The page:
I have seen so many videos where the background is too light and the subject too dark. The easiest way to solve this problem is to put the sun to the cameras back or side. What’s going on is the camera is trying to adjust the exposure to compensate for the bright background. Therefore making the subject dark. Three more ways to solve this is 1. fill the screen with the subject, minimizing the amount of bright background. The camera will then expose for the light on the subject. 2. Add a fill light on the subject, such as a work light, trouble light, or even a lantern type flash light. This might not be practical in every situation but something to keep in mind. 3. Put less of the sky in the frame by bringing the horizon to the top third of the screen. Remember, just because you are outside doesn’t mean you have enough or the right light.
4. Leave head room:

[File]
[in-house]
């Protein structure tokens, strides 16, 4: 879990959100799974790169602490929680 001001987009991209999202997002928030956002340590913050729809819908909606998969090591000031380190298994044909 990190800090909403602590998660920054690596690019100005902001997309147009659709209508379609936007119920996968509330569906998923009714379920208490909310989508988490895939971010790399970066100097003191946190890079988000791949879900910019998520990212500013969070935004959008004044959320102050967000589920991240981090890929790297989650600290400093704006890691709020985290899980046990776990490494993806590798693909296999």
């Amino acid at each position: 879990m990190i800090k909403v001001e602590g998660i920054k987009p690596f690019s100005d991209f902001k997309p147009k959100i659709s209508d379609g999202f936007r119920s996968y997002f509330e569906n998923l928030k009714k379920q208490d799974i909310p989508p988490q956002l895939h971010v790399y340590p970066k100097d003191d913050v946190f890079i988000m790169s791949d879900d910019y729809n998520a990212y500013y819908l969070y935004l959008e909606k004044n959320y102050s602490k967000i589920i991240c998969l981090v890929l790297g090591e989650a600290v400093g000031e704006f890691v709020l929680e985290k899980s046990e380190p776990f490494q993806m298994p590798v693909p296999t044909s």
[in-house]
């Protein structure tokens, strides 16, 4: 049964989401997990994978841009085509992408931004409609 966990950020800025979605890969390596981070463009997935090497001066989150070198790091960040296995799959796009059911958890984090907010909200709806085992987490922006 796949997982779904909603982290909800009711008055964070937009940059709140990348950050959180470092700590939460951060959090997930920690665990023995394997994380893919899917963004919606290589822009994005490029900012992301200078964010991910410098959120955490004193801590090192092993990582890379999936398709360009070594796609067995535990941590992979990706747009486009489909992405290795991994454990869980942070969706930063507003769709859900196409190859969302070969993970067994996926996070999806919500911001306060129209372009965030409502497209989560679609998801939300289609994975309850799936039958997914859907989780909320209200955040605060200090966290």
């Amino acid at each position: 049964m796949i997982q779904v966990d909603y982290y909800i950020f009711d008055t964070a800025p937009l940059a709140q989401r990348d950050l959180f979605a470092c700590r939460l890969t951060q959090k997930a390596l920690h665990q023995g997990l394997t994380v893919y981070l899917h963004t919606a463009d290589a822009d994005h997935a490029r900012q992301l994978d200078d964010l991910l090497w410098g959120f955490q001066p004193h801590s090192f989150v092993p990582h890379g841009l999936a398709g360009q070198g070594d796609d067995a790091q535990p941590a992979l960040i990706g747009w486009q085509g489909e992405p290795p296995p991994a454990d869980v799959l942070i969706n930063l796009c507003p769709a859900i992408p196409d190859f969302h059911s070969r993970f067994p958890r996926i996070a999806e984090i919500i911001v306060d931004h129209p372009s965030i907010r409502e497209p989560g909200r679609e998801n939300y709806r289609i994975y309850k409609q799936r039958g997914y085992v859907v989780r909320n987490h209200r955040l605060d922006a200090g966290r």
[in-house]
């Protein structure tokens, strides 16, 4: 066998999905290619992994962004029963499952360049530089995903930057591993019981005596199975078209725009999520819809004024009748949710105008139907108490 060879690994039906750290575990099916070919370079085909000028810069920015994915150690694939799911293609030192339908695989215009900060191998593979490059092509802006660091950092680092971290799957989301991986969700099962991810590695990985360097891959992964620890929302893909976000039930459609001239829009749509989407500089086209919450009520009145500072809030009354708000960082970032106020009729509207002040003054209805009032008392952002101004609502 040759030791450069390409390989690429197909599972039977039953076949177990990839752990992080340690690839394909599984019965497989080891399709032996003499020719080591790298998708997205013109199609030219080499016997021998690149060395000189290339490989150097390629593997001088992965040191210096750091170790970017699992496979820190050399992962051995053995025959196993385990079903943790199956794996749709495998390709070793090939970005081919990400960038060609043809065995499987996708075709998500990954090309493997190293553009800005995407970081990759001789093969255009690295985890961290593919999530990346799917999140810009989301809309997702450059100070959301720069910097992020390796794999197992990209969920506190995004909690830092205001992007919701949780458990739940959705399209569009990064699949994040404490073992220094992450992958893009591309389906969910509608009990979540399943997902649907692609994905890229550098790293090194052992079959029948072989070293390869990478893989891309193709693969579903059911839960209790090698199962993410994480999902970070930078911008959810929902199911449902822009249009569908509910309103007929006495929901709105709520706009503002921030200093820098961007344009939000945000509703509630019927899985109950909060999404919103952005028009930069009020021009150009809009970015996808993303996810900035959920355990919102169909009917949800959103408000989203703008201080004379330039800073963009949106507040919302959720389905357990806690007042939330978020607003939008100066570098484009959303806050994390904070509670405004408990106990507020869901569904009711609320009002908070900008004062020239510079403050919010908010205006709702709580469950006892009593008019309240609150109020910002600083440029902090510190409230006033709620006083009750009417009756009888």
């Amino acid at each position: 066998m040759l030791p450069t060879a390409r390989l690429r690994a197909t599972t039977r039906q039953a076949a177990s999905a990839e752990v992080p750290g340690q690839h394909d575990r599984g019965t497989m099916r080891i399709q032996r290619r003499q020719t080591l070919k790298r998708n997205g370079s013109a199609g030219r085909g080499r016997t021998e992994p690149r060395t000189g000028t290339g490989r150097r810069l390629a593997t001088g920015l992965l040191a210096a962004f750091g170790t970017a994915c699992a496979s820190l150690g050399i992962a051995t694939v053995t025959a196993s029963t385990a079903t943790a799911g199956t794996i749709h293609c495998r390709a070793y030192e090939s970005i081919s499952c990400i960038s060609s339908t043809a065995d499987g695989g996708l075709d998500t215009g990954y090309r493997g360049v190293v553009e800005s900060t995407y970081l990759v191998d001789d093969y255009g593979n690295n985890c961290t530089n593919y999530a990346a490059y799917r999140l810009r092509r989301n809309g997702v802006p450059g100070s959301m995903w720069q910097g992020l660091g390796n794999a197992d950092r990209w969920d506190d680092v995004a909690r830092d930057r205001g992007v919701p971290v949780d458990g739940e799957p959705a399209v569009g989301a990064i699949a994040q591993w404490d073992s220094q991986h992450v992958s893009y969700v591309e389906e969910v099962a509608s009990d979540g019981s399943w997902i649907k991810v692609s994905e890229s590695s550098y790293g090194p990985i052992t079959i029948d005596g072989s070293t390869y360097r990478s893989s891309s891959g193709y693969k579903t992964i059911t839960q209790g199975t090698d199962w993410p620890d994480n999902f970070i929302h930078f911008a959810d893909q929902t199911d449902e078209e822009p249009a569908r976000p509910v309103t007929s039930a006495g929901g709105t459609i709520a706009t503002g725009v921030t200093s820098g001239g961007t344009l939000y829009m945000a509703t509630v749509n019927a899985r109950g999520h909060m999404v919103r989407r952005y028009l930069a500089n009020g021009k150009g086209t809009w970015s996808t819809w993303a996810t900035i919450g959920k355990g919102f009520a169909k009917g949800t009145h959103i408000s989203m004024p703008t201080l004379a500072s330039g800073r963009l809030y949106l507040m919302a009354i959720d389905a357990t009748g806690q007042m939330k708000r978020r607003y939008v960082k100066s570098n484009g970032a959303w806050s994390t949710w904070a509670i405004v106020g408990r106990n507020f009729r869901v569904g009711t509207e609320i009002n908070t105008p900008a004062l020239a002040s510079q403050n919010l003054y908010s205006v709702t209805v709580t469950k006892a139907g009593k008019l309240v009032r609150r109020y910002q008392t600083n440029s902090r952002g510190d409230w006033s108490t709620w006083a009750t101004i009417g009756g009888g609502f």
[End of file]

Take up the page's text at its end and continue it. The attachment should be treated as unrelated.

I am sure there is some technical name for this but I don’t know it. When you record leave some video in the intro and the end to give some lead time. If you don’t the beginning or the end will be snipped/cut off during transitions from clip to clip or with the credits. 5 seconds should give you plenty of time to work with.
Remember you get do-overs. Try to plan out what the person it going to say. Practice. Shoot. Review. Retake. I sometimes do a retake knowing that I’ll just pick the best one. Or you can choose parts to put together in the final video. You can cut any slip-ups in editing. But I wouldn’t worry too much about a little stumbling here or there. The most important thing is getting your video posted. Not how many times you stuttered.
Try these tips and tell me how they work for you and leave a link to your video.
We are taking this site in a different direction. I have other websites that I am working on.
Together we will discover
1. how to reach an audience
2. make strong connections
3. get your message out